Anticancer drugs

Anticancer Drugs: List, Class, Side Effects

Anticancer drug, also called antineoplastic drug refers to any drug that is effective in the treatment of malignant, or cancerous disease. There are several major classes of anticancer drugs; these include alkylating agents, antimetabolites, natural products, and hormones.

In addition, there are a number of drugs that do not fall within those classes but that demonstrate anticancer activity and thus are used in the treatment of malignant disease. The term chemotherapy frequently is equated with the use of anticancer drugs, although it more accurately refers to the use of chemical compounds to treat disease generally.

With advances in anticancer drug discovery and development in the last several decades, more than 100’s anticancer drugs have been discovered and approved by the FDA. These drugs can be broadly classified into three simple groups namely:

Cytotoxic drugs. Sometimes known as antineoplastics describes a group of medicines that contain chemicals which are toxic to cells, preventing their replication or growth, and so are used to treat cancer. They can also be used to treat a number of other disorders such as rheumatoid arthritis and multiple sclerosis

Hormones. Some cancers depend on hormones to grow. Because of this, treatments that block or alter hormones can sometimes help slow or stop the growth of these cancers. Treating cancer with hormones is called hormone therapy, hormonal therapy, or endocrine therapy. Hormone therapy is mostly used to treat certain kinds of breast cancer and prostate cancer that depend on sex hormones to grow. A few other cancers can be treated with hormone therapy, too.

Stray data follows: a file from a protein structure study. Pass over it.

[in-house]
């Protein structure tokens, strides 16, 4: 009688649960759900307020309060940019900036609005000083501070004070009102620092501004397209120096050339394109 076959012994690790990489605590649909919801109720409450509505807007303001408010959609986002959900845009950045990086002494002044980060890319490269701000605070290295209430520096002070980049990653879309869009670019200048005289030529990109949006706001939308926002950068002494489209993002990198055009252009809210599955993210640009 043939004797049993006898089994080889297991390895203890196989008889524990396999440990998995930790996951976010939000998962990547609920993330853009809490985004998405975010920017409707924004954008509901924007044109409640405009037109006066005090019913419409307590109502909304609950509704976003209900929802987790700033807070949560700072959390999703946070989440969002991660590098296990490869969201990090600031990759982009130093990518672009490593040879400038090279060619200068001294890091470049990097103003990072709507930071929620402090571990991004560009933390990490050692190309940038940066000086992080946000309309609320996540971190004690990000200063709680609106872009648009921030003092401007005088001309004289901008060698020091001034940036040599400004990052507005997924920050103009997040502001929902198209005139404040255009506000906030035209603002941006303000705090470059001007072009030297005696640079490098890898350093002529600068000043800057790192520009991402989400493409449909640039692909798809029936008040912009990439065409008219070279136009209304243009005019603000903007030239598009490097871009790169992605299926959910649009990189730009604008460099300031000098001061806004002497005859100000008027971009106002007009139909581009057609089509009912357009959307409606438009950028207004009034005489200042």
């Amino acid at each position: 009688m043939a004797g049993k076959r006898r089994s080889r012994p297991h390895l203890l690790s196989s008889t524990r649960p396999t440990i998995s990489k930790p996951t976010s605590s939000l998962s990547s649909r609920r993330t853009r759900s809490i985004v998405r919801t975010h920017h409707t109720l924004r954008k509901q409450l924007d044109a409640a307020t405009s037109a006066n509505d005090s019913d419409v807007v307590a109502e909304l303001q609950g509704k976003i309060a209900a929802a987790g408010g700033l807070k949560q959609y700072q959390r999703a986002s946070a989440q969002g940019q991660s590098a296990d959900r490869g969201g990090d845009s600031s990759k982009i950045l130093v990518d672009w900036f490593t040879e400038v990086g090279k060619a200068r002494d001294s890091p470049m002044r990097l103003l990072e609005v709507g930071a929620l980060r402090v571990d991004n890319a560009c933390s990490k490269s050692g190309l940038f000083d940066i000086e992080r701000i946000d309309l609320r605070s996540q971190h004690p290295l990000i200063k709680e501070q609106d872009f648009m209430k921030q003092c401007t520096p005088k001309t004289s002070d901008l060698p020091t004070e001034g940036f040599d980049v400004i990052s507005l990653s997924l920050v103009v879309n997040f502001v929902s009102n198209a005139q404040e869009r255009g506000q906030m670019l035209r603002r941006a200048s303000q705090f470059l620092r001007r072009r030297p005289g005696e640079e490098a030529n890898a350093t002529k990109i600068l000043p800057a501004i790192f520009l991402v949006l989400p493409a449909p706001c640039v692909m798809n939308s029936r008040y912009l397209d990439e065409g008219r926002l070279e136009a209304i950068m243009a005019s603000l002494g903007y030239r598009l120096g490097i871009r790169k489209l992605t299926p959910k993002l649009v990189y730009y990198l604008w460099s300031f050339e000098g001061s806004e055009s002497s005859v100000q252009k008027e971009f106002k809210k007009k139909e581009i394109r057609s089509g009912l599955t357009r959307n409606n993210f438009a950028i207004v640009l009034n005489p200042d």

Hormone therapy is considered a systemic treatment because the hormones they target circulate in the body. The drugs used in hormone therapy travel throughout the body to target and find the hormones. This makes it different from treatments that affect only a certain part of body, like most types of surgery and radiation therapy. Treatments like these are called local treatments because they affect one part of the body.

Signal transduction inhibitors. Signal transduction inhibitors are drugs that may prevent the ability of cancer cells to multiply quickly and invade other tissues. Signal transduction inhibitors stop the activities of the molecules that assist in signal transduction, a process that ensures that once a cell has received a specific signal, the signal is reset within the cell.

Signal transduction inhibitors (STIs) like Imatinib, Erlotinib And Gefitinib bind to the ATP-binding site of tyrosine kinases (NOT the substrate binding site).  STIs generally have fewer side effects than conventional therapies because they are targeted toward the specific defect of a particular cancer.

Cancer Drug Discoveries

The discovery of new cancer drugs can happen in different ways:

Accidental discovery. In the early 1940s, an explosion exposed sailors to poisonous mustard gas. Doctors found that these sailors had low white blood cell counts. So they began using nitrogen mustard, or mechlorethamine (Mustargen) to treat Hodgkin lymphoma. This is a cancer of the lymphatic system involving the white blood cells. Nitrogen mustard is still a cancer treatment used today. But accidental discoveries such as this are rare.

Testing plants, fungi, and animals. Paclitaxel (Taxol) treats several types of cancer. This was first found in the bark of the Pacific yew tree. More recently, a primitive animal called a sea sponge was used to create the drug eribulin (Halaven). The National Cancer Institute (NCI) has samples of thousands of plants, marine organisms, bacteria, and fungi. These are collected from around the world in the hopes of finding new cancer treatments.

Studying the biology of cancer cells. Most cancer researchers start by comparing both the genes found in DNA and growth patterns of cancer cells to healthy cells. This identifies important steps in the cancer growth process that a drug could fix.